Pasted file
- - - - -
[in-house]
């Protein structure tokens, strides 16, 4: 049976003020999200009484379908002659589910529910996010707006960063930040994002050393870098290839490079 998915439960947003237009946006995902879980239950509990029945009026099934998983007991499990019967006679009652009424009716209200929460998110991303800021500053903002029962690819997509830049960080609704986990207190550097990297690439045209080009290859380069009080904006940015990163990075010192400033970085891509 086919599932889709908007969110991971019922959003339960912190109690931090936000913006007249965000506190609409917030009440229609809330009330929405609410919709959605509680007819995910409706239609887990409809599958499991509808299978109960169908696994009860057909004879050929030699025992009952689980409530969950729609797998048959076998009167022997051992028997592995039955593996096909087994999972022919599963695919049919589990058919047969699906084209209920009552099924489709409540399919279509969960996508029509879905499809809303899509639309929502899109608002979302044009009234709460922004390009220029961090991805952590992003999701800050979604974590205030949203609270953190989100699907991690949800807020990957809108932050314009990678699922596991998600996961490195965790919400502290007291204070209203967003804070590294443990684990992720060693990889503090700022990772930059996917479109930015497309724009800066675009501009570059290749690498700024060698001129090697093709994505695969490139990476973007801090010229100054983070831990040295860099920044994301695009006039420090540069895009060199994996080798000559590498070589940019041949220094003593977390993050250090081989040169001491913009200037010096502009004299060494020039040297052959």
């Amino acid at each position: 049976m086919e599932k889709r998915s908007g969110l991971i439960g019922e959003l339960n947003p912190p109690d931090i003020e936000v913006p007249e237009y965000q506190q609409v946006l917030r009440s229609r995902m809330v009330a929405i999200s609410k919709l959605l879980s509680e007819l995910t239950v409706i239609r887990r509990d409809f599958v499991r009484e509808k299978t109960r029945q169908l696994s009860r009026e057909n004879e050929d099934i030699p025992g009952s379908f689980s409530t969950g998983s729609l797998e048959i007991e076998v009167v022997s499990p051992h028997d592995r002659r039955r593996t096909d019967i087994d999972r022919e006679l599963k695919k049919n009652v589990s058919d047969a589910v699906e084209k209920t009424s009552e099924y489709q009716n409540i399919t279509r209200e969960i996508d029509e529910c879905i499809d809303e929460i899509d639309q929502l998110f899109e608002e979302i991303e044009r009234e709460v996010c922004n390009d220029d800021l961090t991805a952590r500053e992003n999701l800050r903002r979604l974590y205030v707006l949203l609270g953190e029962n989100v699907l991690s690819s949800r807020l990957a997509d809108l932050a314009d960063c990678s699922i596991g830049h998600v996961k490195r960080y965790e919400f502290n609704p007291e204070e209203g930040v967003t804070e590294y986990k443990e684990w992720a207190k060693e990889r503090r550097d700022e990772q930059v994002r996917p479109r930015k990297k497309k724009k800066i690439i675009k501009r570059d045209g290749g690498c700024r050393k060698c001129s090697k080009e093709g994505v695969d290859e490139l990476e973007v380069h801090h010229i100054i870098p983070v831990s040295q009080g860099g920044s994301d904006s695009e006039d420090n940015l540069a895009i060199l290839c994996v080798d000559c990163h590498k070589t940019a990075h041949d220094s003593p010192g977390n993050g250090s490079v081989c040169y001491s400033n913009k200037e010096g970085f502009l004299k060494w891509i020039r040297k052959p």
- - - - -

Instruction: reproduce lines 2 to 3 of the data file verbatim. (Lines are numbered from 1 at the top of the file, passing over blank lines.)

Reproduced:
């Protein structure tokens, strides 16, 4: 049976003020999200009484379908002659589910529910996010707006960063930040994002050393870098290839490079 998915439960947003237009946006995902879980239950509990029945009026099934998983007991499990019967006679009652009424009716209200929460998110991303800021500053903002029962690819997509830049960080609704986990207190550097990297690439045209080009290859380069009080904006940015990163990075010192400033970085891509 086919599932889709908007969110991971019922959003339960912190109690931090936000913006007249965000506190609409917030009440229609809330009330929405609410919709959605509680007819995910409706239609887990409809599958499991509808299978109960169908696994009860057909004879050929030699025992009952689980409530969950729609797998048959076998009167022997051992028997592995039955593996096909087994999972022919599963695919049919589990058919047969699906084209209920009552099924489709409540399919279509969960996508029509879905499809809303899509639309929502899109608002979302044009009234709460922004390009220029961090991805952590992003999701800050979604974590205030949203609270953190989100699907991690949800807020990957809108932050314009990678699922596991998600996961490195965790919400502290007291204070209203967003804070590294443990684990992720060693990889503090700022990772930059996917479109930015497309724009800066675009501009570059290749690498700024060698001129090697093709994505695969490139990476973007801090010229100054983070831990040295860099920044994301695009006039420090540069895009060199994996080798000559590498070589940019041949220094003593977390993050250090081989040169001491913009200037010096502009004299060494020039040297052959």
């Amino acid at each position: 049976m086919e599932k889709r998915s908007g969110l991971i439960g019922e959003l339960n947003p912190p109690d931090i003020e936000v913006p007249e237009y965000q506190q609409v946006l917030r009440s229609r995902m809330v009330a929405i999200s609410k919709l959605l879980s509680e007819l995910t239950v409706i239609r887990r509990d409809f599958v499991r009484e509808k299978t109960r029945q169908l696994s009860r009026e057909n004879e050929d099934i030699p025992g009952s379908f689980s409530t969950g998983s729609l797998e048959i007991e076998v009167v022997s499990p051992h028997d592995r002659r039955r593996t096909d019967i087994d999972r022919e006679l599963k695919k049919n009652v589990s058919d047969a589910v699906e084209k209920t009424s009552e099924y489709q009716n409540i399919t279509r209200e969960i996508d029509e529910c879905i499809d809303e929460i899509d639309q929502l998110f899109e608002e979302i991303e044009r009234e709460v996010c922004n390009d220029d800021l961090t991805a952590r500053e992003n999701l800050r903002r979604l974590y205030v707006l949203l609270g953190e029962n989100v699907l991690s690819s949800r807020l990957a997509d809108l932050a314009d960063c990678s699922i596991g830049h998600v996961k490195r960080y965790e919400f502290n609704p007291e204070e209203g930040v967003t804070e590294y986990k443990e684990w992720a207190k060693e990889r503090r550097d700022e990772q930059v994002r996917p479109r930015k990297k497309k724009k800066i690439i675009k501009r570059d045209g290749g690498c700024r050393k060698c001129s090697k080009e093709g994505v695969d290859e490139l990476e973007v380069h801090h010229i100054i870098p983070v831990s040295q009080g860099g920044s994301d904006s695009e006039d420090n940015l540069a895009i060199l290839c994996v080798d000559c990163h590498k070589t940019a990075h041949d220094s003593p010192g977390n993050g250090s490079v081989c040169y001491s400033n913009k200037e010096g970085f502009l004299k060494w891509i020039r040297k052959p």